93 people drowned in the Canary Islands region during 2017

#StopDrownings

Downing deaths last year were more than double the number of road deaths in the region.  93 people died by drowning in the Canary Islands during 2017, making the archipelago the worst autonomous community in Spain, having the highest number of deaths by drowning last year, according to the National Drowning Report prepared by the ‘Real Federación Española de Salvamento y Socorrismo’.

The Canary Islands was once again the Spanish territory with the most drowning victims, just as it was in 2016, and with numbers having significantly increased from 71 the previous year to reach 93 deaths by drowning in 2017.  19.3% of the total drowning deaths in Spanish aquatic spaces happened in this archipelago. 73 men and 20 women drowned.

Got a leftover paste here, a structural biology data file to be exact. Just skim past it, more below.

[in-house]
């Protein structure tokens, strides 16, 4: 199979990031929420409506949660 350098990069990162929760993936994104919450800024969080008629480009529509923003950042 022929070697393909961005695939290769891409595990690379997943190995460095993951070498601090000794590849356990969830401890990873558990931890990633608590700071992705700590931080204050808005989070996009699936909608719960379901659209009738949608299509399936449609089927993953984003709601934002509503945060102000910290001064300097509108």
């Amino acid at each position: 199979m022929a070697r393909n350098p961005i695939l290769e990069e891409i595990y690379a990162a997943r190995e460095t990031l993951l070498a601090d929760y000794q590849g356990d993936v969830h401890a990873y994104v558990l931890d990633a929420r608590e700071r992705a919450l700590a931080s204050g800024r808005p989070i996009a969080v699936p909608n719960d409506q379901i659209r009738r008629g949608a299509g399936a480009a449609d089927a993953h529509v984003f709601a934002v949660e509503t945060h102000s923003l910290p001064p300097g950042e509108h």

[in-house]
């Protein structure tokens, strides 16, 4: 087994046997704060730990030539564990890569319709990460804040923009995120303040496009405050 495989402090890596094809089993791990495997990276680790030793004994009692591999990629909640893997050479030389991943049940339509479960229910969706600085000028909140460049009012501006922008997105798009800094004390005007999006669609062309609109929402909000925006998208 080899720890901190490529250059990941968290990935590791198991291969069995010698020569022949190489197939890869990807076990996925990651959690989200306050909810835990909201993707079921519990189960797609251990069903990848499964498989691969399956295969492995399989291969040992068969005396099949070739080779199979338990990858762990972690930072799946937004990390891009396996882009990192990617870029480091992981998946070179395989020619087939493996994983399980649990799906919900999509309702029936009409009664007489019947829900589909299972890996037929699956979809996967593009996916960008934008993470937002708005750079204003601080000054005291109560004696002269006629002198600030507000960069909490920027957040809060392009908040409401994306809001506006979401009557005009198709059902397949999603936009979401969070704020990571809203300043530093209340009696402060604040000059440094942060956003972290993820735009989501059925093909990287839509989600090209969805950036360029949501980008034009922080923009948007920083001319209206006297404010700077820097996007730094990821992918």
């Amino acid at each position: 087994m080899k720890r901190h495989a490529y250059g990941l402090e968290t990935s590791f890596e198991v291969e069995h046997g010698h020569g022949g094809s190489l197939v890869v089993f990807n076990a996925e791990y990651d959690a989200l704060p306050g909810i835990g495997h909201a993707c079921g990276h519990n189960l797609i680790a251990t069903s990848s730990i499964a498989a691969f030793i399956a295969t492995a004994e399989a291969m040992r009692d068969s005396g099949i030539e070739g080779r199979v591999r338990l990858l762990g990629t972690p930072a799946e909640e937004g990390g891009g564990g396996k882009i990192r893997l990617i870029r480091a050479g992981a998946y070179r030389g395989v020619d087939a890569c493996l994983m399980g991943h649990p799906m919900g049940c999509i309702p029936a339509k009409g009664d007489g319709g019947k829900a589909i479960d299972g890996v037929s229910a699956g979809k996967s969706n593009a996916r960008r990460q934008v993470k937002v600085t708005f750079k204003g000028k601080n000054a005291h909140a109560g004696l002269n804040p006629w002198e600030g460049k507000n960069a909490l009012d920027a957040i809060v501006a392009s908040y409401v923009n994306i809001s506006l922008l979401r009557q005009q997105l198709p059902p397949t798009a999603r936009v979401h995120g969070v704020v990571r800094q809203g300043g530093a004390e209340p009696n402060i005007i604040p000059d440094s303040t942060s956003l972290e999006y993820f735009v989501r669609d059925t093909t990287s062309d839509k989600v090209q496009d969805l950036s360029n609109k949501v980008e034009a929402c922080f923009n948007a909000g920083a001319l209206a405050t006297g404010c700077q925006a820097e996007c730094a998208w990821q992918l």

Based on this grim record 71%, of those who drowned in Canary Islands waters, were bathers, 13% were fishermen, 6% were taking part in water sports , 6% were diving and the rest accounted for 4%.

67% of those dead who were identified were foreigners of at up to 13 different nationalities; with victims from Germany, Finland, Wales, Belgium, China, Romania, Poland, Cuba, United Kingdom, France, Romania, Sweden and Denmark. However this sad death toll is led by the Germans followed by the British and the French “at some great distance”.

The figures indicate that drowning is by far the most common cause of accidental death in the Canary Islands, being double the number of deaths recorded due to a traffic accident. For the fourth consecutive year, the Canary Islands saw the highest numbers in Spain of deaths by drowning, followed by Andalusia which closed 2017 with 76 such deaths.


In total Spain closes 2017 with 481 people having been killed by drowning in Spanish aquatic spaces.